sendak.jpgI didn’t want to go. I hated the very idea of the movie, was all doesn’t Hollywood ever know when to leave well enough alone?

But then today–Saturday–was very cold and very gray, Liam had played a morning soccer game and an afternoon soccer game, and Husband needed time to finish packing for a week-long (week!) business trip. I like to say he’s going to “Arabia,” but in fact he’s going to the much more prosaic (although still very far away) Abu Dhabi (which is not Dubai).  So when two mommy friends asked if we’d join them at the movies, I said yes (okay, in part I said yes because one promised to bring me candy corn from Economy Candy and I will do just about anything for candy corn).

Thus it was that I found myself, with a 5 year old and a 9 year old in tow, in a very crowded movie theater for the 4:30 showing of “Where the Wild Things Are.”  If nothing else, I thought, I could hide my iPhone under my bag and make lists for the upcoming week: having Husband out of town for a week takes our already complicated schedules into a defcon four status that hurts my head to think about.

But you know what? I didn’t even look at my phone once. The movie is…good. Actually, it’s quite beautiful. Actually, many of the parents in the audience were snuffly-eyed at the end of it (you can decide for yourself if that’s good or bad), and so were some of the kids.

It’s not perfect, and it’s not true to the letter of Sendak’s book, but it’s pretty close, I think, to the spirit of the book: the conflicting desires that we all have for anarchy and order, independence and dependence, adventure and safety.

The opening twenty minutes or so, which situate Max in “real life,” enthralled Liam and Caleb. I think they saw in his life elements of their own, particularly the ways in which Max’s world conspires to make him feel powerless.  And I saw myself in Max’s mom–the belated tag-on of “please” to the shouted command to “get your stuff off the table now….”  and her attempts to deal with her tantruming son while she has company–the initial attempt to discipline said child with whispered commands through gritted teeth and a fake smile, the plea for good behavior so that fights don’t have to take place while there are witnesses…oh yes, that’s familiar territory.

But then Max takes off, and we are on unfamiliar ground. True, his room doesn’t grow over with vines, but there is still a magical transformation, an epic journey “across a year and a day,” and a violent stormy landing on the island of the wild things.

Much has been made of these wild things–their fuzzy costumes, the animatronic faces, the fact that they have individual personalities and, clearly, back stories: Judith and Ira are lovers, KW and Carol have had some kind of fight, no one pays attention to Alexander, Douglas and Carol are best friends…And the wild things talk about these relationships, fret about their emotions, and hope that discovering a King will Make Everything Better.

I would have thought that the five year old would be fidgeting and squitching during all the talky bits about these relationships, but it was the nine year olds who wanted to get on with the scenes of fort-building, mudball fighting, and, of course, the Wild Rumpus. Caleb sat entranced and when we got home, I realized why: after he dropped his coat on the floor (isn’t that where it goes?”), he squatted down by his knight figures that he’d put down when we left for the movie and was immediately back to staging daring rescues and epic battles. The rest of us, as far as he was concerned, were completely invisible.  So Max’s world, with some variations, was Caleb’s world, while Liam and his friends have already left that world behind, for the (far inferior world) of computer games and sports.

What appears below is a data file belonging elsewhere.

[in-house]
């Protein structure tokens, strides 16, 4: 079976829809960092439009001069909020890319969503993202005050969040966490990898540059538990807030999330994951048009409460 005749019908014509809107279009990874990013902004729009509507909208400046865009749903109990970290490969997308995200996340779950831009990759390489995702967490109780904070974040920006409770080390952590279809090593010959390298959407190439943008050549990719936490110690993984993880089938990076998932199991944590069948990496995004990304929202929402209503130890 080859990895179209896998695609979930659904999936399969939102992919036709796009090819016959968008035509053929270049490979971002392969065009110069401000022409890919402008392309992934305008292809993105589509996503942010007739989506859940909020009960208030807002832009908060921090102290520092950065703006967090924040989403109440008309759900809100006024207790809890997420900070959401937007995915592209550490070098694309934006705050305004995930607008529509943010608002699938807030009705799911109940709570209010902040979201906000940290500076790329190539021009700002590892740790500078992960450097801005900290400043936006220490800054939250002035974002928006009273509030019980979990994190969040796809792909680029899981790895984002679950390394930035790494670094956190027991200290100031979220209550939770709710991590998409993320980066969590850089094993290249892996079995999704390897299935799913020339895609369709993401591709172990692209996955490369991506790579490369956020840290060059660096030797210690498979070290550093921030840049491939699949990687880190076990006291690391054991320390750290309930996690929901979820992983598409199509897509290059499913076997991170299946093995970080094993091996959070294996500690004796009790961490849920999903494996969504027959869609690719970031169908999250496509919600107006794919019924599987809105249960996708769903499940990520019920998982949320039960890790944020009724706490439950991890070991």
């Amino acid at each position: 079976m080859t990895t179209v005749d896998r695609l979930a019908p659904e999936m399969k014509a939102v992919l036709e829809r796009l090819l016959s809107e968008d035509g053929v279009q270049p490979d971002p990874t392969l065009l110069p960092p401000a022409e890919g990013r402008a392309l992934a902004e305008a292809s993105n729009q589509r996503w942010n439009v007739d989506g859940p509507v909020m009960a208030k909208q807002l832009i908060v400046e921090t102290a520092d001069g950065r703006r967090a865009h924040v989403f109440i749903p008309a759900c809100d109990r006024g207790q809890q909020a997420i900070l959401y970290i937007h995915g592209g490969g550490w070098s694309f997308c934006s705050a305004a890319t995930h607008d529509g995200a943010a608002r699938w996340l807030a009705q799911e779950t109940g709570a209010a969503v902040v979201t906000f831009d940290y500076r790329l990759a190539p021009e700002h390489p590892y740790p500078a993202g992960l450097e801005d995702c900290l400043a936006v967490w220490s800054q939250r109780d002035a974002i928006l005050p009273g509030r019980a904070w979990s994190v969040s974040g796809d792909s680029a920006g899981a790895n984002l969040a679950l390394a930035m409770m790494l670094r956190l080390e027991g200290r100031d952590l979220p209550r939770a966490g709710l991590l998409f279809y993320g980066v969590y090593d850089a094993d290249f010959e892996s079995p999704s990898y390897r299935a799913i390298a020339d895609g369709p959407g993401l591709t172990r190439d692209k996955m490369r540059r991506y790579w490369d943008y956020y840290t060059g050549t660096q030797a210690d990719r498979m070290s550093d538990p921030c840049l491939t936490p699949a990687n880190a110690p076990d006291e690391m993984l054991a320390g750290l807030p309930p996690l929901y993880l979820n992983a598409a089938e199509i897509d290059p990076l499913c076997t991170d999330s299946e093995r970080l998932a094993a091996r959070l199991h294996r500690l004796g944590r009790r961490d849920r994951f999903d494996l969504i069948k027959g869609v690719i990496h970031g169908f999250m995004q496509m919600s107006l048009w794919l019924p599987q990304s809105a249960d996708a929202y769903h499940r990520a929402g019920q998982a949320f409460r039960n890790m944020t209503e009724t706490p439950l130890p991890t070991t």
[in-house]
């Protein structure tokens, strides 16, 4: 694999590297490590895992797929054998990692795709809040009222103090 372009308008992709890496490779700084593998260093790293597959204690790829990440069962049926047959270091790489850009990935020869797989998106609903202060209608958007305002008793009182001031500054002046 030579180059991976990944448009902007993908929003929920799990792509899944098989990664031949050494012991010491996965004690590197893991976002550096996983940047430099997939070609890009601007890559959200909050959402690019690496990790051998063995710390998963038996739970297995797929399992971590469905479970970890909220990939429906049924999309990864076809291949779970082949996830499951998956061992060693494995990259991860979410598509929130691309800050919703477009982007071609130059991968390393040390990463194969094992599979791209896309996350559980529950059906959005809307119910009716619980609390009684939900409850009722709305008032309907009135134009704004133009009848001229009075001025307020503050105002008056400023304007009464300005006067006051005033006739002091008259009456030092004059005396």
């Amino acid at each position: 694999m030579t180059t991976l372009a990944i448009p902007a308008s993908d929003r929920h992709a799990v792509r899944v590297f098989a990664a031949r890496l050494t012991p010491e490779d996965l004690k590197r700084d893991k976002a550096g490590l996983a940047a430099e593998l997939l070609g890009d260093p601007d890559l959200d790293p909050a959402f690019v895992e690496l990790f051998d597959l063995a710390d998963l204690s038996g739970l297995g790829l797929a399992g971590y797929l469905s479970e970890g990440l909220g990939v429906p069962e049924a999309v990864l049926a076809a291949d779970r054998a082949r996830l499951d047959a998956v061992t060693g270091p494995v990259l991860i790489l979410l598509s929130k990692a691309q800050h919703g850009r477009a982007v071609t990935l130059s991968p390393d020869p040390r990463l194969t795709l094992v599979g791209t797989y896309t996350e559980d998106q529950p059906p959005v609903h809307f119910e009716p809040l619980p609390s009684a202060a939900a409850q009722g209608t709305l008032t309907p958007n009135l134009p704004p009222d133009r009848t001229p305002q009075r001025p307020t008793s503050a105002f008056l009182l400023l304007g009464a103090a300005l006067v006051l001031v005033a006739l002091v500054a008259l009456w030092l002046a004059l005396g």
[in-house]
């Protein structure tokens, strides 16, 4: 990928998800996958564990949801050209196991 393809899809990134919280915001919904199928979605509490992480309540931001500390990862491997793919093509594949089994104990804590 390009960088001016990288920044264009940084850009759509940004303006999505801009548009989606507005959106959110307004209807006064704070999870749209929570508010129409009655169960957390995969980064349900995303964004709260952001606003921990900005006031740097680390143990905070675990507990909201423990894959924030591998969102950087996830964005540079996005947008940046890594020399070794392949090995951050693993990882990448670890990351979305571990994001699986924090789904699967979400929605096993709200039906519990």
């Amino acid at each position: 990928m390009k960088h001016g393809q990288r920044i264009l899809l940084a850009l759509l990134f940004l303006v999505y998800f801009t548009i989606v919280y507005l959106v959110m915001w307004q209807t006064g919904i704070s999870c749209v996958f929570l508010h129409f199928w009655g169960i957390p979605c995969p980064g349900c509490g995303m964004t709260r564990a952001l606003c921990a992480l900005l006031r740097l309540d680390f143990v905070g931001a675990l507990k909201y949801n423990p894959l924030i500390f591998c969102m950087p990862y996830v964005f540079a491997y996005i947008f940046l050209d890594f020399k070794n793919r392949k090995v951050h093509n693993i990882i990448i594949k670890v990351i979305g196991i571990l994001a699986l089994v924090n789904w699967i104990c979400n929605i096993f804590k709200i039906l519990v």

Close to the end of the movie, as Max says good-bye to all his Wild Thing friends on the beach, Caleb turned to me and said, with whispered indignation “this a sad movie!” And then, when Carol comes lumbering onto the beach just in time to howl a bereft good-bye to his dear friend Max, Caleb whispered “Max has two families.The monster family and th’other family, wit’his mommy. I t’ink he loves both.”

I was going to say something here about the whole power of imagination thing, or about hanging on to our inner child, or some blahblah like that, but Caleb’s comment sent me in another direction. I went back to the logistics list that I didn’t make because I got so caught up in Max’s journey, and in the Wild Things’ amazingly beautiful buildings, some of which resemble the sculptures of Martin Puryear.

My list of How I Will Manage While Husband Is Away include one friend who will pick up Caleb after school on Tuesday, another who will bring Liam home from after-school on the day I work late, a third who will watch Caleb for a few hours on Wednesday, and the long-time babysitter who said she’d walk Liam to school every morning (okay, true, I’m paying her, but she’s a college student and I’m asking her to haul ass out of bed and be here by 7:45 every day, no small feat when you’re 19). In short, this group–my other family, you could say–is saving my bacon this week. 

Caleb hit it just on the head. Max sails the vast ocean alone in his wobbly little boat, but at each end of his journey, there is a family. So too with us, don’t you think? Two families: One we are assigned by the vagaries of blood and fate. The other we create for ourselves, but we love both.